So you want to be a runner? Good girl. Here's how I did it.
In Chapter 1 of the book I blather on about how I always despised running, lying awake terrified the night before "The Mile" every school year when I'd be forced to lope four times around the track, fearing collapsing before reaching the finish line. I still remember how future Olympians like Lia Walker would run The Mile in six minutes and I'd come skating in at 9:56 on a fast day, my throat sore, all shaky and sweaty and delirious with joy at not having walked and not coming in at the back of the pack with the walkers.
Even if you were a walker, you can try the program I did that transformed me from a running-hater to a person who actually can't think clearly or digest properly or sit still without a multiple-mile run several times a week. It's called The Couch-to-5K Running Plan. It takes about eight weeks and it's very reasonable and rather fun and regimented and will surprise you. I mean that if you don't run and you want to, you will surprise yourself at what you are capable of.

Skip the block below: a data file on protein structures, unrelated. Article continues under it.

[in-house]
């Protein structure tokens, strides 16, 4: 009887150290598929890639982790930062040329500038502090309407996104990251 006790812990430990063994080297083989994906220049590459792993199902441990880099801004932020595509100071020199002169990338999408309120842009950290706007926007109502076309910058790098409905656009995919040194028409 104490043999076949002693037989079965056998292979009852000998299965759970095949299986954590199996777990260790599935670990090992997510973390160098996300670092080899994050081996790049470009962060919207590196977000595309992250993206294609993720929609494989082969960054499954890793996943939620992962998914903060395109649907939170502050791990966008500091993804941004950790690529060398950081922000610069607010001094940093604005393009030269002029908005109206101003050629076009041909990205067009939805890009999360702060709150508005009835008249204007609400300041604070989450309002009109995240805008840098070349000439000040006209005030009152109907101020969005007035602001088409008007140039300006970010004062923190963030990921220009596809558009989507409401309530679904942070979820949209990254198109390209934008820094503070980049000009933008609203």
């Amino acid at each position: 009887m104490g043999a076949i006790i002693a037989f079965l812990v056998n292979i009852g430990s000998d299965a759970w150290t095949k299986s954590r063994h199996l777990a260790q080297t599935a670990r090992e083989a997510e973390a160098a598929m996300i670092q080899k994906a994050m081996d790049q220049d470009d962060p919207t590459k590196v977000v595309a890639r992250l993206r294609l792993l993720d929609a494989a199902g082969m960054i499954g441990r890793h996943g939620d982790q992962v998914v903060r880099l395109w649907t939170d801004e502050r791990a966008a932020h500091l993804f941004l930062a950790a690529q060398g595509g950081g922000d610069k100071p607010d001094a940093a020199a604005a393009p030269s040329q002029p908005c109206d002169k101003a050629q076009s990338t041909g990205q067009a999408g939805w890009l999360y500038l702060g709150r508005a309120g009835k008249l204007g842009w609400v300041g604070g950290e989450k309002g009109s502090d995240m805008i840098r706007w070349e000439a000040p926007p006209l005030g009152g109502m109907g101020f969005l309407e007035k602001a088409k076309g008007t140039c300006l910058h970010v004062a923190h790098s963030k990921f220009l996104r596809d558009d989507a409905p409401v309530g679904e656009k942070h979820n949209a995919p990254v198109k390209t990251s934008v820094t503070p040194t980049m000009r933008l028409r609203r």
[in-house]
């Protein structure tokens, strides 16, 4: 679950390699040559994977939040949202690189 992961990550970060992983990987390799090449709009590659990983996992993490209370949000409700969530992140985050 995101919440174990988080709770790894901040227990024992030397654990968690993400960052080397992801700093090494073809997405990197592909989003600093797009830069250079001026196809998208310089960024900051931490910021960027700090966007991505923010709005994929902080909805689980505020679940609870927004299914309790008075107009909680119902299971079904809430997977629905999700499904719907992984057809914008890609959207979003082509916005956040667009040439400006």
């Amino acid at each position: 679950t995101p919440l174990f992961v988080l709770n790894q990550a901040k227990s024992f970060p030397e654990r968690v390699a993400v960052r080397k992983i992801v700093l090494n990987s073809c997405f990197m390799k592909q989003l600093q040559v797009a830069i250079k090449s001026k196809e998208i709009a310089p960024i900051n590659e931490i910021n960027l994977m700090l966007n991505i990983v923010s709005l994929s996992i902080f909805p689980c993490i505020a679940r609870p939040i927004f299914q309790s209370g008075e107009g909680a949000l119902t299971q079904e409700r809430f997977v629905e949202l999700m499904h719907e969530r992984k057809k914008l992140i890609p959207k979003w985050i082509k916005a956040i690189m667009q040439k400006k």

It might sound like I'm bragging a little about the running thing. Okay, fine, I am. I am truly amazed at how a year and a half ago I couldn't run a mile comfortably, and now I can and do run many times that.
Thanks to Bobbie, who wrote to me asking about the running program I did, and who articulated what I think a lot of women feel/think about running and other kinds of exercise:
I realized as I read that I've always told myself I can't run and I can't do this or that -- and maybe it's time I say I want to run, I can run, and I am going to run! I'm a near couch potato right now that's blessed with a high metabolism, but I don't want to neglect my health any more.
Hooray, Bobbie! We should all stop telling ourselves what we can't do. Good luck, future marathoners. Lia Walker, eat my dust.
Oh my idiocy, I never until this very minute noticed her last name was WALKER. Lia Walker. I would have done anything at all to run that fast.